The Age of Blood Evaluation (ABLE) Randomized Controlled Trial: Study Design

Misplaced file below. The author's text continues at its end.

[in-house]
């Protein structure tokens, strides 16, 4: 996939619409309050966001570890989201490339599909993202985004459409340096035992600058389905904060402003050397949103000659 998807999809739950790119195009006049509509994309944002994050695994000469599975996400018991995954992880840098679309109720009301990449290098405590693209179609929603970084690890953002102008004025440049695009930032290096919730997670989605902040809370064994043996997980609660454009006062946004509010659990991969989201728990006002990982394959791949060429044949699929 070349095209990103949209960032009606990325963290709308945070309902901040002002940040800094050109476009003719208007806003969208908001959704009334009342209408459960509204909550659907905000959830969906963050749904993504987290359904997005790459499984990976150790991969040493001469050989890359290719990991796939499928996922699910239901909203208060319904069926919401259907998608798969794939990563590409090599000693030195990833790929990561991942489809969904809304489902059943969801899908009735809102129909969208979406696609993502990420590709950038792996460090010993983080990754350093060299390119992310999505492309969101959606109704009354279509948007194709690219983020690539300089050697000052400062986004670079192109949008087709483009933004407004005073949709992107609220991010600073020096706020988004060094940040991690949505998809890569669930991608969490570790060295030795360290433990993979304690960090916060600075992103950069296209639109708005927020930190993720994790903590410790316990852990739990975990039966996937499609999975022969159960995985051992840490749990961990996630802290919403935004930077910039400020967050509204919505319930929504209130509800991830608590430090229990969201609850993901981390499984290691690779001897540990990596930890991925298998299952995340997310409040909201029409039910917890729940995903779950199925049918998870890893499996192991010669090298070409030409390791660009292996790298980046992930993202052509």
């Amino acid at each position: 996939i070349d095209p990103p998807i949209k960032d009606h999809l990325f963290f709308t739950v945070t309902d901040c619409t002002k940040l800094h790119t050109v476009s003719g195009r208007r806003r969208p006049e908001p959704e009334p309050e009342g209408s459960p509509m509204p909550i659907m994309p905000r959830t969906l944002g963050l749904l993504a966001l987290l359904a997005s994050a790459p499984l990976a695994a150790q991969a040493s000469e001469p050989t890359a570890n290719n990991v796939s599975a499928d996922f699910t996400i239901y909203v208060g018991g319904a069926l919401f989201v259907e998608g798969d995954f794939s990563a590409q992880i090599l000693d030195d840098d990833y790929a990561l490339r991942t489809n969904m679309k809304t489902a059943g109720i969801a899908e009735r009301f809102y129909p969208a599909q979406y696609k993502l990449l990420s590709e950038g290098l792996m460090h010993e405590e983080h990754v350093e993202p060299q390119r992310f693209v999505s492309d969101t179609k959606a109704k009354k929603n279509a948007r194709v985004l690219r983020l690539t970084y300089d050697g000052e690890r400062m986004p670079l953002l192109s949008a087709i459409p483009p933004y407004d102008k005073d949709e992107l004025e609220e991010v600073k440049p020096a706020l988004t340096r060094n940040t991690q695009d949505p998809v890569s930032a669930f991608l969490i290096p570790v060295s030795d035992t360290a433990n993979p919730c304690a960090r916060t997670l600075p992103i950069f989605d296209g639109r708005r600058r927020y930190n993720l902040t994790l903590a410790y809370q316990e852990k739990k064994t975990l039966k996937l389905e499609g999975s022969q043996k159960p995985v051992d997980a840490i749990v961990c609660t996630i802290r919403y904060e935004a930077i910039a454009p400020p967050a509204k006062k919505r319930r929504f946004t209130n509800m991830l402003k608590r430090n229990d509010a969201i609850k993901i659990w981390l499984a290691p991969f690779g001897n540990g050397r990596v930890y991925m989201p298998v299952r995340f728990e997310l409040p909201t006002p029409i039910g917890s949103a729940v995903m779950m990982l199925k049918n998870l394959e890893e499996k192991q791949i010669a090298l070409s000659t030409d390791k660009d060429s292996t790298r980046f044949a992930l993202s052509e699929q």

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Red blood cells (RBCs) are transfused to treat anemia and to maintain oxygen delivery to vital organs during critical illness. Laboratory and observational studies have raised the possibility that prolonged RBC storage may adversely affect clinical outcomes. Compared with RBCs stored less than 1 week, there are no clinical data demonstrating that RBCs stored longer remain as effective at carrying or releasing oxygen, and observational studies have risen to possibility that prolonged RBC storage might result in harm to vulnerable patients requiring blood transfusions. The "Age of Blood Evaluation" (ABLE) study (ISRCTN44878718) is a double-blind, multicenter, parallel randomized controlled clinical trial. It will test the hypothesis that the transfusion of prestorage leukoreduced RBCs stored for 7 days or less (fresh arm) as compared with standard-issue RBCs stored, on average, 15 to 20 days (control arm) will lead to lower 90-day all-cause mortality and reduced morbidity in critically ill adults. We include adults in intensive care units (ICUs) who (1) have had a request for a first RBC unit transfusion during the first 7 days of ICU admission and (2) have an anticipated requirement for ongoing invasive and noninvasive mechanical ventilation exceeding 48 hours. Enrolled patients are randomized at the time of transfusion to receive either standard-issue RBC units or RBCs stored 7 days or less issued by the local hospital transfusion service. The primary outcome is 90-day all-cause mortality. Secondary outcomes include ICU and hospital mortality, organ failure, and serious nosocomial infections. With 2510 patients, we will be able to detect a 5% absolute risk reduction (from 25% to 20%). The ABLE study is currently enrolling patients in 23 university-affiliated and community-hospital ICUs across Canada; sites in France and United Kingdom are expected to start recruitment in 2011. Regardless of the results, ABLE study will have significant implications on the duration of RBC storage. A negative trial will reassure clinicians and blood bankers regarding the effectiveness and safety of standard-issue RBCs. A positive trial will have significant implications with respect to inventory management of RBCs given to critically ill adults with a high risk of mortality and will also prompt research to better understand the RBC storage lesion in the hopes of minimizing its clinical consequences through the development of better storage methods.
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